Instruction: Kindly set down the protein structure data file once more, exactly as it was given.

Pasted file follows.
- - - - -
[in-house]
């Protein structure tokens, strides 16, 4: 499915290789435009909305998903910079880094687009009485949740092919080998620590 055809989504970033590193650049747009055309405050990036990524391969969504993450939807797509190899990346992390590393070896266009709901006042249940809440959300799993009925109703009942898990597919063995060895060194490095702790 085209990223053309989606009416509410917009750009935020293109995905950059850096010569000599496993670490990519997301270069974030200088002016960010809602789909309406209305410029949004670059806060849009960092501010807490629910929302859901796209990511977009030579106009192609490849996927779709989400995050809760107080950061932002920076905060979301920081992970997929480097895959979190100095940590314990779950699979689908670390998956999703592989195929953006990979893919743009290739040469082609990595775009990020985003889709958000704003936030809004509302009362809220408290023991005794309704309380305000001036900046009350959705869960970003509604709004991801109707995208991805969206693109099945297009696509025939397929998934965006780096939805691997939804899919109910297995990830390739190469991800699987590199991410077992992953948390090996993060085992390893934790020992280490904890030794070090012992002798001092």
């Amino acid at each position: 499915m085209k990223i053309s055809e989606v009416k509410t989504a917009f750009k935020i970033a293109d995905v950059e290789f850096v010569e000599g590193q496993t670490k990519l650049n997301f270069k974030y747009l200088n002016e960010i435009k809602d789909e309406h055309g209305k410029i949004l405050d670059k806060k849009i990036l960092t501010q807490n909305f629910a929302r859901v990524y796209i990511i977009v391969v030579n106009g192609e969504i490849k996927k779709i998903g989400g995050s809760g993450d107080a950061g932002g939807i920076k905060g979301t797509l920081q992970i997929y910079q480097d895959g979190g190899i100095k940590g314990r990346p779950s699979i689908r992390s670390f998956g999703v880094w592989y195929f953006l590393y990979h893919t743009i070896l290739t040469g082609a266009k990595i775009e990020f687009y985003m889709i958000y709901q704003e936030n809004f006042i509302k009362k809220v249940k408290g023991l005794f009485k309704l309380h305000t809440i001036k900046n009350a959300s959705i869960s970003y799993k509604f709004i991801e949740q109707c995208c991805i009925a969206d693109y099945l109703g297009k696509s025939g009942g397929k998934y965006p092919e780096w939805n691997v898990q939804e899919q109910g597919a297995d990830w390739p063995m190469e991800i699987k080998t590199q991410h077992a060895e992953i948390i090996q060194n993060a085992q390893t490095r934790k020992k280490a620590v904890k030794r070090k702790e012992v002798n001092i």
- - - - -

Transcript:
[in-house]
């Protein structure tokens, strides 16, 4: 499915290789435009909305998903910079880094687009009485949740092919080998620590 055809989504970033590193650049747009055309405050990036990524391969969504993450939807797509190899990346992390590393070896266009709901006042249940809440959300799993009925109703009942898990597919063995060895060194490095702790 085209990223053309989606009416509410917009750009935020293109995905950059850096010569000599496993670490990519997301270069974030200088002016960010809602789909309406209305410029949004670059806060849009960092501010807490629910929302859901796209990511977009030579106009192609490849996927779709989400995050809760107080950061932002920076905060979301920081992970997929480097895959979190100095940590314990779950699979689908670390998956999703592989195929953006990979893919743009290739040469082609990595775009990020985003889709958000704003936030809004509302009362809220408290023991005794309704309380305000001036900046009350959705869960970003509604709004991801109707995208991805969206693109099945297009696509025939397929998934965006780096939805691997939804899919109910297995990830390739190469991800699987590199991410077992992953948390090996993060085992390893934790020992280490904890030794070090012992002798001092």
């Amino acid at each position: 499915m085209k990223i053309s055809e989606v009416k509410t989504a917009f750009k935020i970033a293109d995905v950059e290789f850096v010569e000599g590193q496993t670490k990519l650049n997301f270069k974030y747009l200088n002016e960010i435009k809602d789909e309406h055309g209305k410029i949004l405050d670059k806060k849009i990036l960092t501010q807490n909305f629910a929302r859901v990524y796209i990511i977009v391969v030579n106009g192609e969504i490849k996927k779709i998903g989400g995050s809760g993450d107080a950061g932002g939807i920076k905060g979301t797509l920081q992970i997929y910079q480097d895959g979190g190899i100095k940590g314990r990346p779950s699979i689908r992390s670390f998956g999703v880094w592989y195929f953006l590393y990979h893919t743009i070896l290739t040469g082609a266009k990595i775009e990020f687009y985003m889709i958000y709901q704003e936030n809004f006042i509302k009362k809220v249940k408290g023991l005794f009485k309704l309380h305000t809440i001036k900046n009350a959300s959705i869960s970003y799993k509604f709004i991801e949740q109707c995208c991805i009925a969206d693109y099945l109703g297009k696509s025939g009942g397929k998934y965006p092919e780096w939805n691997v898990q939804e899919q109910g597919a297995d990830w390739p063995m190469e991800i699987k080998t590199q991410h077992a060895e992953i948390i090996q060194n993060a085992q390893t490095r934790k020992k280490a620590v904890k030794r070090k702790e012992v002798n001092i």